186 years ago today, Henry Hays, my 4 times great grandfather, married Sarah Eakle, in Washington County, Maryland. I am grateful for their union, the children that were born, and the fact they later moved to Illinois. Without all those steps my father, most likely, would not have met and married my mother.
Henry Hays is the ancestor that I am most curious about and that has me the most stumped.
It is believed that he was born in Washington County, Maryland in 1808. But, the earliest mention I have of Henry is in the marriage index for Washington County, Maryland. And, the earliest original record I’ve found for Henry Hays is a land purchase in 1843.
Nothing before their marriage in 1832.
I am curious about Henry’s earlier life and about his parents. Ultimately I would love to know the nationality for Hays. It could be English, Irish, Scottish, and even French.
If you are researching Henry or another Hays / Hayes line from Washington County, Maryland, let’s connect. If you’ve taken a DNA test, let me know which ones. Depending on what you’ve taken, we can compare results.
It was a productive year. My favorite goal this year was my version of 52 Ancestors. I was inspired by Amy Johnson Crow’s “52 Ancestors in 52 Weeks.”
I needed a systematic way to work through my gedcom file. I have been working from the same file since I started building the tree in 2003. After moving between several genealogy file management systems, my sources were junky, incomplete, or non-existent on earlier added profiles. Locations were not uniform. And, somehow the notes had duplicated multiple times. I didn’t know where to start. When I looked at the full file, I was overwhelmed. Continue reading 2018 Goal Achieved
Last week, I had the pleasure of listening to Janis Minor Forte discuss records generated by the WWI selective service registration process. The DuPage County Genealogical Society hosted her talk, “Even Gangsters Had To Register: WWI Draft Cards and the Selective Service Records They Produced.”
I never knew that so many documents were created beyond the draft registration cards. The big questions is whether they were kept by an ancestor’s home county. Continue reading WWI Research Ideas
My ancestors woke up on 11 Nov 1918 to the following headline, “Victory Peace” announced in the Dixon Evening Telegraph (Dixon, Ogle, Illinois).
(https://www.newspapers.com/clip/25235249/dixon_evening_telegraph/ : Retrieved 10 Nov 2018)
#WWI #VeteransDay #ArmisticeDay100 #History
Today’s a great day to access genealogy instructional videos through NARA’s virtual genealogy fair.
Visit https://www.archives.gov/calendar/genealogy-fair to view the agenda or go straight to their YouTube channel to watch the current session live. https://www.youtube.com/user/usnationalarchives
If you can’t join the sessions live, the recordings to this year’s sessions will be available through the YouTube channel.
If you can’t get enough information, check out the recordings from previous five years of Virtual Genealogy Fairs.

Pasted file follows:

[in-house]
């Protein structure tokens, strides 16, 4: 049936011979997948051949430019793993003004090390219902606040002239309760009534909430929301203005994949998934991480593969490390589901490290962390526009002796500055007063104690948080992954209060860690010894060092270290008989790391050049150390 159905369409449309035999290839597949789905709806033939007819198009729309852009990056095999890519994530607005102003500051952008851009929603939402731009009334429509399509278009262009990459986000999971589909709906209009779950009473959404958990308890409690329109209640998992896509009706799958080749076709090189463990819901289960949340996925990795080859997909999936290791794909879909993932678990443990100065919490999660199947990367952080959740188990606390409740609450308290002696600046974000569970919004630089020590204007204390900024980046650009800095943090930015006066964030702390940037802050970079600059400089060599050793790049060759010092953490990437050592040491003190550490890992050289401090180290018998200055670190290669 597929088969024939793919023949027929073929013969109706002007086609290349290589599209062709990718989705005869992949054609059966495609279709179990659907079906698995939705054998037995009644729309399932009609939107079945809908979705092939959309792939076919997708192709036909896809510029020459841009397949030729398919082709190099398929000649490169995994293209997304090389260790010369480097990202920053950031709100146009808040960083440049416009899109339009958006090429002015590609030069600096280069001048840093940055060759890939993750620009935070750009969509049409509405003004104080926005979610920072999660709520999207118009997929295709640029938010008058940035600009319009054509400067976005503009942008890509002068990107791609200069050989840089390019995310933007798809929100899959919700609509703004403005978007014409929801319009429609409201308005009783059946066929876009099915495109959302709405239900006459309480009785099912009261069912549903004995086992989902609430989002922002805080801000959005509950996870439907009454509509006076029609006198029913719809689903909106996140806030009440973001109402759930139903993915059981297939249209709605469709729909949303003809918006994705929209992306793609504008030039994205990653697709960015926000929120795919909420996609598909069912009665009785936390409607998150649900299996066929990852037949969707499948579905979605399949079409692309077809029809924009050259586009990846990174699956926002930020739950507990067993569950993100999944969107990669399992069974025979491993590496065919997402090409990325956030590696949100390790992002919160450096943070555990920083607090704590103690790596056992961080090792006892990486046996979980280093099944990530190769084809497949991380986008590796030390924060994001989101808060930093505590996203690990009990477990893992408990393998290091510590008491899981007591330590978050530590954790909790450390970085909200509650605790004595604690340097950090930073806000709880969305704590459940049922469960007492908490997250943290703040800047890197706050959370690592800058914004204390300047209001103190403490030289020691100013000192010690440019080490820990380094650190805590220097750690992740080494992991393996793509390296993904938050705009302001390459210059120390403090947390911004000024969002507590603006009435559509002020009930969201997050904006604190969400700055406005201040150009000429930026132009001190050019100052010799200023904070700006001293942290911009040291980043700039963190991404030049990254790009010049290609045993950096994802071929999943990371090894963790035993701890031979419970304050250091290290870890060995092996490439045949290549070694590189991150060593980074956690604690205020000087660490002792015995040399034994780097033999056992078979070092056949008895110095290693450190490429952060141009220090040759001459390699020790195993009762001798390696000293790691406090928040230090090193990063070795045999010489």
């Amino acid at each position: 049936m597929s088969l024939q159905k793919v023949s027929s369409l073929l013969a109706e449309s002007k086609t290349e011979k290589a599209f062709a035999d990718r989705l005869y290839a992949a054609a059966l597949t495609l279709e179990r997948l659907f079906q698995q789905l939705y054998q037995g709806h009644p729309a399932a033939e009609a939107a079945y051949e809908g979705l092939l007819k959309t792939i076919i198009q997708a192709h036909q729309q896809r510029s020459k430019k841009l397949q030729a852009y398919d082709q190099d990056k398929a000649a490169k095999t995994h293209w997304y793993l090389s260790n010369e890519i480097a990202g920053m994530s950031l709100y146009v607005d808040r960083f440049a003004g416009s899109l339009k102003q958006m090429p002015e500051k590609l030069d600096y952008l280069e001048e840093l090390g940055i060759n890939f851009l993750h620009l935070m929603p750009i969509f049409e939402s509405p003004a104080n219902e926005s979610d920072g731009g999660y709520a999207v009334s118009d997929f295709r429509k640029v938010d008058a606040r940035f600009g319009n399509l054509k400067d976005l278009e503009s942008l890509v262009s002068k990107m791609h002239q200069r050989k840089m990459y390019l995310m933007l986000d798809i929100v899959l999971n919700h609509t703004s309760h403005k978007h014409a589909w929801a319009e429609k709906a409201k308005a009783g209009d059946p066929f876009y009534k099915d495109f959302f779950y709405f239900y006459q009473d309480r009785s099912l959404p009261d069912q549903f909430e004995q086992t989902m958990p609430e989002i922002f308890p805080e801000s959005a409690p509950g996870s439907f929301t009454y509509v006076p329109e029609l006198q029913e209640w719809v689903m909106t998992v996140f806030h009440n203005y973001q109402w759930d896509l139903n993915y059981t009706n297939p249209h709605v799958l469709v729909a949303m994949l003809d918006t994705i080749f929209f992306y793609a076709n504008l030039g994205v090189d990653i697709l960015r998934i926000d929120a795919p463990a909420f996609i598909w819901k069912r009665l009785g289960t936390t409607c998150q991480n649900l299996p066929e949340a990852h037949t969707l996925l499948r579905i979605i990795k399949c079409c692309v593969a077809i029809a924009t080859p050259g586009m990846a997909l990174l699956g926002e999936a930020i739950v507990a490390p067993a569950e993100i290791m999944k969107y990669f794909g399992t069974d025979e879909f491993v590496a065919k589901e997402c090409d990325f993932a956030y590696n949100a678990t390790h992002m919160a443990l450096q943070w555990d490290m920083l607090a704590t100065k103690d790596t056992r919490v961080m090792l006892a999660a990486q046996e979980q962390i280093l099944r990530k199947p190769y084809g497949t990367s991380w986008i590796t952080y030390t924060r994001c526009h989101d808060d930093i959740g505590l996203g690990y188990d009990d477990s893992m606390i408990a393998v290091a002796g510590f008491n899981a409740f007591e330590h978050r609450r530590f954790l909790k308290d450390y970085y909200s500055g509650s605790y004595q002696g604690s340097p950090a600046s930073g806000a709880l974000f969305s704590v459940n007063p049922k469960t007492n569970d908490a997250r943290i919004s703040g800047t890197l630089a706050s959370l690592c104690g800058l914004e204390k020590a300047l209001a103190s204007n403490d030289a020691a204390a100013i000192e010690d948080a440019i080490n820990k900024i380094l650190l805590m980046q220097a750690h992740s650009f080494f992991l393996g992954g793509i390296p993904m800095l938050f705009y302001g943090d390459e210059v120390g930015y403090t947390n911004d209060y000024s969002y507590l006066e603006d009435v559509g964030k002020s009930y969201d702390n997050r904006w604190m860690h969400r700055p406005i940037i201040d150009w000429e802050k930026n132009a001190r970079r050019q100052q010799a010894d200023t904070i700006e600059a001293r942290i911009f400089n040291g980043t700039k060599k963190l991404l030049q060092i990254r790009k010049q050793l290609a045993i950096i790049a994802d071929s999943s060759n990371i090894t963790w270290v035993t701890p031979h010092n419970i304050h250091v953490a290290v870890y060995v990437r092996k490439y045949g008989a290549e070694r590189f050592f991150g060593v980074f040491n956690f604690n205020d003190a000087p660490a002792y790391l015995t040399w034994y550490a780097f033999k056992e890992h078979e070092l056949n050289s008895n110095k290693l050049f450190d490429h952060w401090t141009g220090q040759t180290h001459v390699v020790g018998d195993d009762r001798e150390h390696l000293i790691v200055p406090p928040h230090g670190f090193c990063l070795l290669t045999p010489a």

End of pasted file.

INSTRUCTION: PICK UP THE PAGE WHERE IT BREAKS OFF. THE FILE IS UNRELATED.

#genfair2018 #genealogy #WenesdayWisdom
A fellow Family Tree DNA member emailed me asking about an Andrew Sass that may have arrived with his known relative with the surname Nowak. For my convenience and to protect his privacy, I’ll use the initials SW to indicate this contact.
SW had tested with his sister and I had submitted a test for my mother. Both of us are exploring our Polish heritage. Family Tree DNA is predicting that we are 3rd to 5th cousins. SW asked whether Andrew Sass and Louise Sass could have been siblings. It is possible.
In my previous research using Polish church records on Family History Center microfilm, I found the church baptism index for Louise. I unfortunately have not found the actual baptism register that the index listed.
I made note of the other Sass entries in the index, including an Andreas Sas, baptized 17 Aug 1894, and 7 other Sas babies baptized between 1880 and 1896.
My research plan into whether Louise Sass, who was baptized 22 Jun 1889 and emigrated 27 Apr 1907, is related to Andrew Sas, as described by SW, and whether this Andrew Sass is the same person as the Andreas Sas who was baptized on 17 Aug 1894 includes researching Chicago and Polish church records available as protected digital images at FamilySearch affiliated libraries.
Specifically, I’ll search:
o St. Barbara Catholic Church, Chicago, IL.
o St. Mary of Perpetual Help, Chicago, IL
o Zwiernik, Pilzno Parish in the Tarnow, Poland collection
I just need to find the time for a field trip to a Family Search affiliated library. I like the Fountaindale Public Library in Bolingbrook, IL. The building design allows in a lot of natural light, they provide large tables, and have consistently strong Wi-Fi.
So, thank you DNA for the connection.
#DNADay #Genealogy #familyhistory #geneticgenealogy
Brew some coffee. Charge your device. Flip to a clean notebook page. Test that your pen has ink.
RootsTech will be live streaming 19 session over 4 days, February 28 to March 3.
Lucky me. I thought RootsTech was early in February. I thought I had missed it as I repeatedly shoveled my Midwestern snow covered driveway.
I didn’t miss a second.
RootsTech 2018 is at the begining of March instead of February.
Check out their schedule and set aside time for your favorite topics. https://www.rootstech.org/live-stream-schedule
I’m looking forward to the DNA sessions and hearing Scott Hamilton speak. I’ve been impressed by him even since watching his amazing footwork on Olympic ice.